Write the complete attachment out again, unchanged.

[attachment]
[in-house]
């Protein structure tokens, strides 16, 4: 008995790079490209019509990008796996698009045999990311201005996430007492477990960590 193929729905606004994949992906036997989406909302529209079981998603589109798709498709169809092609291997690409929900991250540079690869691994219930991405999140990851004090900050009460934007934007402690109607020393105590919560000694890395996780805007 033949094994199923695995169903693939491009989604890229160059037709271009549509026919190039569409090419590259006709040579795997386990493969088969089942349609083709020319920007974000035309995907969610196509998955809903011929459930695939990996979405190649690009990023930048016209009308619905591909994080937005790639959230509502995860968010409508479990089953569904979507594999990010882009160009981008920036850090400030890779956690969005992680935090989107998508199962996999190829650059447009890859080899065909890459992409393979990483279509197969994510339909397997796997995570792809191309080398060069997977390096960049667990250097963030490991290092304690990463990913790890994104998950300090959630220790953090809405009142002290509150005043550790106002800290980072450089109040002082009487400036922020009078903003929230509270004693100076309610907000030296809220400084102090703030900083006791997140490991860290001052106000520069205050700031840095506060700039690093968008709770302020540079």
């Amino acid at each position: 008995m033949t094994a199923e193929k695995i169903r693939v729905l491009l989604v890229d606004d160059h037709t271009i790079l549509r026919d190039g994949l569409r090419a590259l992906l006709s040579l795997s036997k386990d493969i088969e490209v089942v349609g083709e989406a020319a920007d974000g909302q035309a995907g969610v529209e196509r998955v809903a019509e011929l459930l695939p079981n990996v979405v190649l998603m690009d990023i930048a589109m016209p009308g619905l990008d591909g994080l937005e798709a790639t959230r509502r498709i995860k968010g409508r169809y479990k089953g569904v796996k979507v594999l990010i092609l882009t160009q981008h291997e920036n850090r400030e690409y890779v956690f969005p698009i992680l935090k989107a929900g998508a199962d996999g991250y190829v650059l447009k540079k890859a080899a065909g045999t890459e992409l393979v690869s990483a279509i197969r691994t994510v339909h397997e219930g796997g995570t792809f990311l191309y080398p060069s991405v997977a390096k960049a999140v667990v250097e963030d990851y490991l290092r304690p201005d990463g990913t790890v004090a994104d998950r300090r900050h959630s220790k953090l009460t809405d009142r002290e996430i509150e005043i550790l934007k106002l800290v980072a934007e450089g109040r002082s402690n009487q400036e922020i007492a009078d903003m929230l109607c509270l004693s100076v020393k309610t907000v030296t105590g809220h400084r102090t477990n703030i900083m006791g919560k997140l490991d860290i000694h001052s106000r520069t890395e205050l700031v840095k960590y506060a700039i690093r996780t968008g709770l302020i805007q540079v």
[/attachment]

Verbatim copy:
[in-house]
């Protein structure tokens, strides 16, 4: 008995790079490209019509990008796996698009045999990311201005996430007492477990960590 193929729905606004994949992906036997989406909302529209079981998603589109798709498709169809092609291997690409929900991250540079690869691994219930991405999140990851004090900050009460934007934007402690109607020393105590919560000694890395996780805007 033949094994199923695995169903693939491009989604890229160059037709271009549509026919190039569409090419590259006709040579795997386990493969088969089942349609083709020319920007974000035309995907969610196509998955809903011929459930695939990996979405190649690009990023930048016209009308619905591909994080937005790639959230509502995860968010409508479990089953569904979507594999990010882009160009981008920036850090400030890779956690969005992680935090989107998508199962996999190829650059447009890859080899065909890459992409393979990483279509197969994510339909397997796997995570792809191309080398060069997977390096960049667990250097963030490991290092304690990463990913790890994104998950300090959630220790953090809405009142002290509150005043550790106002800290980072450089109040002082009487400036922020009078903003929230509270004693100076309610907000030296809220400084102090703030900083006791997140490991860290001052106000520069205050700031840095506060700039690093968008709770302020540079």
């Amino acid at each position: 008995m033949t094994a199923e193929k695995i169903r693939v729905l491009l989604v890229d606004d160059h037709t271009i790079l549509r026919d190039g994949l569409r090419a590259l992906l006709s040579l795997s036997k386990d493969i088969e490209v089942v349609g083709e989406a020319a920007d974000g909302q035309a995907g969610v529209e196509r998955v809903a019509e011929l459930l695939p079981n990996v979405v190649l998603m690009d990023i930048a589109m016209p009308g619905l990008d591909g994080l937005e798709a790639t959230r509502r498709i995860k968010g409508r169809y479990k089953g569904v796996k979507v594999l990010i092609l882009t160009q981008h291997e920036n850090r400030e690409y890779v956690f969005p698009i992680l935090k989107a929900g998508a199962d996999g991250y190829v650059l447009k540079k890859a080899a065909g045999t890459e992409l393979v690869s990483a279509i197969r691994t994510v339909h397997e219930g796997g995570t792809f990311l191309y080398p060069s991405v997977a390096k960049a999140v667990v250097e963030d990851y490991l290092r304690p201005d990463g990913t790890v004090a994104d998950r300090r900050h959630s220790k953090l009460t809405d009142r002290e996430i509150e005043i550790l934007k106002l800290v980072a934007e450089g109040r002082s402690n009487q400036e922020i007492a009078d903003m929230l109607c509270l004693s100076v020393k309610t907000v030296t105590g809220h400084r102090t477990n703030i900083m006791g919560k997140l490991d860290i000694h001052s106000r520069t890395e205050l700031v840095k960590y506060a700039i690093r996780t968008g709770l302020i805007q540079v």